The theory we will use to try to encourage more mothers to breastfeed will be the Theory of Reasoned Action. The theory of reasoned action takes place once the patient knows exactly what the benefits of changing her behavior. The modified behavior in this case is the mother’s adoption of breastfeeding for infants as opposed to alternatives. The function of intent will be gauged by the mother’s attitude and anticipated benefits from learning to bond with her child through the use of breast milk. It is assumed that the mother will want the best possible choices to be made in the development of her newborn infant. If the behavior of breastfeeding is introduced as a social norm for any mother who wants her child to be healthy and bonded to her, the societal influence will also prompt the mother toward wanting to breastfeed to conform to the  social standards.

Once the patient has been thoroughly educated about all of the benefits of breastfeeding newborn infants, the healthcare professional has an obligation to help her learn how to breastfeed the child. Change theory indicates the need for edification to support the desired change. There are various strategies to breastfeeding. Although the bond and the initiation of suckling the breast for milk can take a long time, the patient should be reassured that this difficulty is common and that the baby will eventually adapt to take the breast on instinct. If the mother becomes too discouraged, she may give up on the attempts to breastfeed in favor of some alternative. The healthcare professional is then encouraged to remind the mother of all of the benefits shown in an increasing number of studies. While some scientists have stated the importance and benefits of breastfeeding have been exceedingly exaggerated, the assumption will hold that the trend of healthy babies, higher neurological development and overall sanguinity will stress the predicted outcome.

Explanatory theory informs the patient of the reasons for breastfeeding. Upon the acknowledgement of this information, the patient will then need to be shown exactly how to change her behavior in order to ensure proper breastfeeding for her child. There are a number of ways breastfeeding can be facilitated. There are breast pumps if the mother gives up on showing the infant her breast and urging the child to take it.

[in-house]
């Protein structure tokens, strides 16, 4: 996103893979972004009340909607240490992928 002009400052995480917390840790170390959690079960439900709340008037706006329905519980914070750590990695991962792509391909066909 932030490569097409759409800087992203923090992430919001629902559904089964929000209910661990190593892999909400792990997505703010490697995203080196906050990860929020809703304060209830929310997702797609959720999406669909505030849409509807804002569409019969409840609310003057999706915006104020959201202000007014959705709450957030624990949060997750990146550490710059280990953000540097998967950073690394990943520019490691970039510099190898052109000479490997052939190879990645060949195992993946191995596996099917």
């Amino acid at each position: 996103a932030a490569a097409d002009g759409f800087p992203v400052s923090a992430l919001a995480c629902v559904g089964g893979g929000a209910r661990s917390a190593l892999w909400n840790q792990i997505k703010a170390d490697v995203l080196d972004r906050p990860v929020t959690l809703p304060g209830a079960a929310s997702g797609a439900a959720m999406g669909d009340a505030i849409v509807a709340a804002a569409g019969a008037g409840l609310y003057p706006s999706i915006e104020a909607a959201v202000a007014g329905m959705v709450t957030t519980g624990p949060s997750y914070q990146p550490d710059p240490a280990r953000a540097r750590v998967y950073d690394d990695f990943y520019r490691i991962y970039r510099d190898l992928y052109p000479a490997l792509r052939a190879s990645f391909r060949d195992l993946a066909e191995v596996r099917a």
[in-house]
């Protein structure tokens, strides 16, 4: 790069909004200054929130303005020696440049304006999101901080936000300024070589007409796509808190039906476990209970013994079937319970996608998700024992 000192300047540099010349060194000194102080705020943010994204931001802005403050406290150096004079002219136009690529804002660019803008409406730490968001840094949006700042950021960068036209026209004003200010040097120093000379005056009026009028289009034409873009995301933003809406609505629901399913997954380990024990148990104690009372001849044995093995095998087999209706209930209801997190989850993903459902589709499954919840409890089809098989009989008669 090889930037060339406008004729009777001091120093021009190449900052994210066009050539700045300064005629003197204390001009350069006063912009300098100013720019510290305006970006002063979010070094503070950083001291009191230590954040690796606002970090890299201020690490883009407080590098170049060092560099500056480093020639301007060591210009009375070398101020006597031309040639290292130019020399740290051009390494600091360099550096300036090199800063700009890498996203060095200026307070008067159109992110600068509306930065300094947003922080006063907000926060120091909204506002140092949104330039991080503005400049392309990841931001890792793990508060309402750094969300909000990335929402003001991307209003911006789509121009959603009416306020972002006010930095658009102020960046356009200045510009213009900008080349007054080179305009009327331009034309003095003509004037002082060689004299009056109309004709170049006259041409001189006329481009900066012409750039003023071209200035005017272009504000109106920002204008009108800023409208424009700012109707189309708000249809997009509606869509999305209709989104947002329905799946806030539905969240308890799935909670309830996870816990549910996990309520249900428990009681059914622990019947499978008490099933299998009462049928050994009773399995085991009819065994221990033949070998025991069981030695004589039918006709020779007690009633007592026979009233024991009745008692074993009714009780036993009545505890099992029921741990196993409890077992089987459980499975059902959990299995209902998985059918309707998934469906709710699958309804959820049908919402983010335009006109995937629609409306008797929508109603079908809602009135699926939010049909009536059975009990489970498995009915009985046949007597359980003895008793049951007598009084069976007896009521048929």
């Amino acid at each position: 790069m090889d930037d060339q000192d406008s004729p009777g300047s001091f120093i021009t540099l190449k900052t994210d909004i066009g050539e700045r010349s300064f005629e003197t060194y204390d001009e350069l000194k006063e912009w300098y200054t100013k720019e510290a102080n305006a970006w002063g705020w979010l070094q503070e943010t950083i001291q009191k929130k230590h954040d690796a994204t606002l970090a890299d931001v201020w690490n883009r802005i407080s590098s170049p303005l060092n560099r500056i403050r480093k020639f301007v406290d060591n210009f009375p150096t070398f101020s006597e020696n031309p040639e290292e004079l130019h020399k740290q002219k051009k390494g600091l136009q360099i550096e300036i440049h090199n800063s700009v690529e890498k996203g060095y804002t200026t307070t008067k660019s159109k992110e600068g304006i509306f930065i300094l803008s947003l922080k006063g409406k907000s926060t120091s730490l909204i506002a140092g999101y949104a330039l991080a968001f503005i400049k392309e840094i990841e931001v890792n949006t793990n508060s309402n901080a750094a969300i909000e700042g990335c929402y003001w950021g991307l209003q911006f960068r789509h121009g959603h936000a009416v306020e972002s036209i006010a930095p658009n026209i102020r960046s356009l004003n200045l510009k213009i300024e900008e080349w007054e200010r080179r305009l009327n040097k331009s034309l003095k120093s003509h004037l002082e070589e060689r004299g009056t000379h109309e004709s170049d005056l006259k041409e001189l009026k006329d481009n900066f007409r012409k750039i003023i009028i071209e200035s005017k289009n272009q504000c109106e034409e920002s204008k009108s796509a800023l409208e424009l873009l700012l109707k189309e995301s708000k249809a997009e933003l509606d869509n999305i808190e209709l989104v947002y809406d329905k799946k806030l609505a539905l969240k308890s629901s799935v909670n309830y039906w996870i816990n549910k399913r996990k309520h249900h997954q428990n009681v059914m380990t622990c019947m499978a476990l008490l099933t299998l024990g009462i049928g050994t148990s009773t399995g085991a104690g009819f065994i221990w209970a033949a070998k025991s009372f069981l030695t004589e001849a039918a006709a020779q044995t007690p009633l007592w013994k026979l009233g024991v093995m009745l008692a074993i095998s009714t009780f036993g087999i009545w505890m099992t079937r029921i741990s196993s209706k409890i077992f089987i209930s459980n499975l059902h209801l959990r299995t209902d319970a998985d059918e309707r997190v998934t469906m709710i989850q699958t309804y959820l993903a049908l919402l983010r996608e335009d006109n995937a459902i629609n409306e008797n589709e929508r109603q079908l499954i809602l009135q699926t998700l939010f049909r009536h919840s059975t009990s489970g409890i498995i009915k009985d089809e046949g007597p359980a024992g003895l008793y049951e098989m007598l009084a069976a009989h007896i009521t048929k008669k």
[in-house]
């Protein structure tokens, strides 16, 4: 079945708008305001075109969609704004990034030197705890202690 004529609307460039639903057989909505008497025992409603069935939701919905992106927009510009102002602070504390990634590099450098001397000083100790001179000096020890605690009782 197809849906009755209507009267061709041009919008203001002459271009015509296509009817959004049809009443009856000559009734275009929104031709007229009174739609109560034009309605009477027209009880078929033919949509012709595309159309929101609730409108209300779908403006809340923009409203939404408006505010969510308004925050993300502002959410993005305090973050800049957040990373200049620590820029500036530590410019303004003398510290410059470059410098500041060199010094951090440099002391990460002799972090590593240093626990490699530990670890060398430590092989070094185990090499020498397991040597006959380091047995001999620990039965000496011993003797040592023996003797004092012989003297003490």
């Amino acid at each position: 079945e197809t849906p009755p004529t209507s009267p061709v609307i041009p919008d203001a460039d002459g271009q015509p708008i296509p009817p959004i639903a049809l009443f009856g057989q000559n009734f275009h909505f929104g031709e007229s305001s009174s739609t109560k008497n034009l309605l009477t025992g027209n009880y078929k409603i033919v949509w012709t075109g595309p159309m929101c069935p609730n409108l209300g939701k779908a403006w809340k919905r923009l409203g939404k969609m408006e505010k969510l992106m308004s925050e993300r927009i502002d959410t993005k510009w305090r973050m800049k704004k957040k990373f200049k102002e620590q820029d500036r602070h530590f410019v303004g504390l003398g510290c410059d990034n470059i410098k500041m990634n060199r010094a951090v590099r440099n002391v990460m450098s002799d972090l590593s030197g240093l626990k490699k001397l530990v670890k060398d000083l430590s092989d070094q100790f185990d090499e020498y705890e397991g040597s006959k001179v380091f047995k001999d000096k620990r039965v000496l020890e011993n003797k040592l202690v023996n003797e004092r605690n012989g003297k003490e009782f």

Patients also must be educated on the contraindications of breastfeeding. This is an area where many healthcare professionals forget to educate their patients thoroughly. They include cracked nipples, Hepatitis B, mastitis, breast abscesses, HIV, Hepatitis C and illicit drug use (Leavitt et al, 2009). The use of coffee, alcohol, spicy foods and raw fish are also discouraged while the mother is breastfeeding for the first six months.

Patient With Renal Failure

Renal disease may be acute or chronic. The need for Dithiazide (a diuretic) is indicated in cases in where the kidney is not excreting enough urine. Diuretics are typically used in conjunction with hypertensive medications to aid the lowering of blood pressure. (McPhee, 2008)

Various findings on the urinalysis are indicative of certain patterns of renal disease. A bland urinary sediment is common in cases of renal failure, pre-renal and other indicators of renal insufficiency (Rubin, 678). This can be used to determine the problems that would prohibit use of gadolinium. When the kidneys can’t properly excrete the waste, the gadolinium builds up and causes the often-fatal nephrogenic systemic fibrosis.

Radiographic contrast media can be directly nephrotoxic. Contrast nephropathy is the third leading cause of new acute renal failure in hospitalized patients. It probably results from the synergistic combination of direct renal tubular epithelial cell toxicity and renal medullary ischemia (Grobner, 342). Predisposing factors include advanced age, preexisting renal disease, volume depletion, diabetic nephropathy, congestive heart failure, multiple myeloma, repeated doses of contrast and recent exposure to other nephrotoxic agents such as NSAIDs, and ACE inhibitors (Itoh, 524).

References

S. Department of Health and Human Services. (2009, November). Healthy People 2020. Retrieved November 27, 2010, from Healthy People 2020: http://www.healthypeople.gov/hp2020/

Johnson-Pawlson, J & Infeld, D.L., (1996). Nurse staffing and quality of care in nursing facilities. J Gerontol Nurs. 1996; 22(8): 36–45. [PubMed]

Institute of Medicine., (2001). Improving the quality of long-term care. Washington, DC: National Academy Press, 2001.

Rubin, Emanuel et. al.. Rubin’s Pathology: Clinicopathologic Foundations of Medicine. Philadelphia, PA: Lippincott Williams & Wilkins, 2005

Itoh K, Nishimura K, Togashi K, et al. Hepatocellular carcinoma: MR imaging. Radiology 1987;164:21 -25

McPhee, Stephen J. and Maxine A. Papadakis. 2008 Current Medical Diagnosis and Treatment. New York: McGraw Hill Companies Inc., 716, 800, 812-14, 1033-34